Report: The Nature of Public Trust in 2018
A new report from the public relations giant Edelman finds that trust in institutions, including nonprofits, is seeing a sharp decline in the U.S. The report makes the case that to break through, now might be a time to focus on the individual voice.
In the era of fake news, trust in our institutions—whether government, corporate, or nonprofit—is struggling. What does that mean for your organization?
A new report from PR conglomerate Edelman, the 2018 Edelman Trust Barometer Global Report [PDF], found a staggering decline in trust in the U.S. from the 2017 edition among the informed public, falling 23 points. It fell nine points among the general population.
“The U.S. is enduring the worst collapse ever recorded in the history of the Edelman Trust Barometer,” President and CEO Richard Edelman wrote in a summary of the report.
Americans’ trust in the government as a whole saw the deepest decline—30 points among the informed public and 14 points among the general population—but drops were also significant for the other three categories of organizations Edelman focused on in the survey: NGOs, business, and the media.
“The uncertainty of the moment is palpable. The public is fearful, and trust is disturbingly low,” a commentary piece for the “America in Crisis” report stated. “In this context, leadership is desperately sought and opportunities to step up are clear, starting with a new commitment to advancing a shared understanding of the truth, and a determination to stand tall in addressing the fears of Americans.”
Globally, the picture wasn’t great, with trust modestly dropping among the informed public and slightly rising among the general population. However, that contrasted sharply with two of the world’s most powerful countries: The U.S., which among the informed public came in dead last among the 28 countries surveyed by Edelman, and China, which showed marked increases in trust.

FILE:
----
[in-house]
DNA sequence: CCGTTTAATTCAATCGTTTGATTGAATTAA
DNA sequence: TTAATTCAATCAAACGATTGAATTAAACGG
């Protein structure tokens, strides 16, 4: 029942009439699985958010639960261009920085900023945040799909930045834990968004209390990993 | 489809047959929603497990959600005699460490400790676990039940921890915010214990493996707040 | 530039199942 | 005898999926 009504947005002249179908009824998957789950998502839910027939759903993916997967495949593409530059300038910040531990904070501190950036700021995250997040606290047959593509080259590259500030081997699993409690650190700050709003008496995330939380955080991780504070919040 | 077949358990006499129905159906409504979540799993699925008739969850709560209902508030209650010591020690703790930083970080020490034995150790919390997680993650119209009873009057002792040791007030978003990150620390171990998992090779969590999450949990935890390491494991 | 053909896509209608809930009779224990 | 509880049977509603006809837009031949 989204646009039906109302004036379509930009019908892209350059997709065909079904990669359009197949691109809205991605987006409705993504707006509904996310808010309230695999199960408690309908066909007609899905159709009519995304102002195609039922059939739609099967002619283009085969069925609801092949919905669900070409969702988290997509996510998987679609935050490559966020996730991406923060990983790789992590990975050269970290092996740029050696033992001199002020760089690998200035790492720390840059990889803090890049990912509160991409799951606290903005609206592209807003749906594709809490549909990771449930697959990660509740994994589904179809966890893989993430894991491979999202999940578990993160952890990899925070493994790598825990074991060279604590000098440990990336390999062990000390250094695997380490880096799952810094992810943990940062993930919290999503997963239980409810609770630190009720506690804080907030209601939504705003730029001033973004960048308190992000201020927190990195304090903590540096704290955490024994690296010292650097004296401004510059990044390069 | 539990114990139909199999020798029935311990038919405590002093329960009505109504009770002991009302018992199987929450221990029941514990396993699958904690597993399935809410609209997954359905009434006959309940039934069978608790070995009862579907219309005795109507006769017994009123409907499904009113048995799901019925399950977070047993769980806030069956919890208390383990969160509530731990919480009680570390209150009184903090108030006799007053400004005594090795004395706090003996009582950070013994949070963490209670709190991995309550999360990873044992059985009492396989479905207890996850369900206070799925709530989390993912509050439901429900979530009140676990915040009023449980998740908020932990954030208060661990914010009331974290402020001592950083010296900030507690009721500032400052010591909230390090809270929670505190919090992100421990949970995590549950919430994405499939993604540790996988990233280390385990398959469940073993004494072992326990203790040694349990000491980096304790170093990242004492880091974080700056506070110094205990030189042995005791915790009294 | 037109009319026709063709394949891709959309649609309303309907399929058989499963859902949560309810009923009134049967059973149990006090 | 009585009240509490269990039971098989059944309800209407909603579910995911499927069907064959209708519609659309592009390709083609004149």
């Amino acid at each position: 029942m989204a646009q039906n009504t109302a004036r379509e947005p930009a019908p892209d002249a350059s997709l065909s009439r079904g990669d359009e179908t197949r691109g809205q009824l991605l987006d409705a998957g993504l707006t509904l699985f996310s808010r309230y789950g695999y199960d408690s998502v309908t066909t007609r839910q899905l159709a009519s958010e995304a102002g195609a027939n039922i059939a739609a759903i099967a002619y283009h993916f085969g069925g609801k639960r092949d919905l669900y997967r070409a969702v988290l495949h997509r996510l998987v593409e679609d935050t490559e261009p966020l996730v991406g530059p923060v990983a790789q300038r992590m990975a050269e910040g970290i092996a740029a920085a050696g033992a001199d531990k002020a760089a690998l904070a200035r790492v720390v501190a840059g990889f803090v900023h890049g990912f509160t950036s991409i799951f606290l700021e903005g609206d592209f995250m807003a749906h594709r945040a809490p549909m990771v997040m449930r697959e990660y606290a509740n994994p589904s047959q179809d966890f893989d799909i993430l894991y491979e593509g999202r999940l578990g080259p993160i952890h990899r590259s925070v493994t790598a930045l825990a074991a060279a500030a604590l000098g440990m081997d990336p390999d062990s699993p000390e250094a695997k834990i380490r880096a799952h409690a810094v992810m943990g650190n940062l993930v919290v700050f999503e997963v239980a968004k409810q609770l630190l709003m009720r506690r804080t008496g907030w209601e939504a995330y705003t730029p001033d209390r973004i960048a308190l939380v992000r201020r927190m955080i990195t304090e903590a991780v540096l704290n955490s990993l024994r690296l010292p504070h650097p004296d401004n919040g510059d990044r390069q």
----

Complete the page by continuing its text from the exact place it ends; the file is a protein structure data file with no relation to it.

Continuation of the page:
While declines were sharp—14 of the 28 markets reported declining trust in NGOs in this year’s report—there were some positive notes for nonprofits. According to the report, just 4 percent of U.S. respondents considered NGOs the “most broken” institution, compared with 59 percent for government and 21 percent for the media. Additionally, the report found that 29 percent of respondents considered NGOs the most likely path for a better future, better than any of the other categories.
One factor behind lagging trust numbers, per Edelman’s report, was the rise of fake news or falsified information, which nearly 70 percent of respondents worried could be used as a weapon. This issue most seriously affected how the public viewed the media, though respondents tended to be harder on social media platforms than journalists, who saw a 5 percent increase in trust globally.
The report makes the case that organizations are struggling with trust, but individuals like journalists and thought leaders have the potential to break through.
“With truth no longer self-evident, it must be made more discoverable,” Edelman Chief Content Strategist Steve Rubel wrote. “Journalists, employees, and new voices of influence all have a role to play in filling this information void.”
View the full Trust Barometer report, complete with commentary, on the Edelman website.
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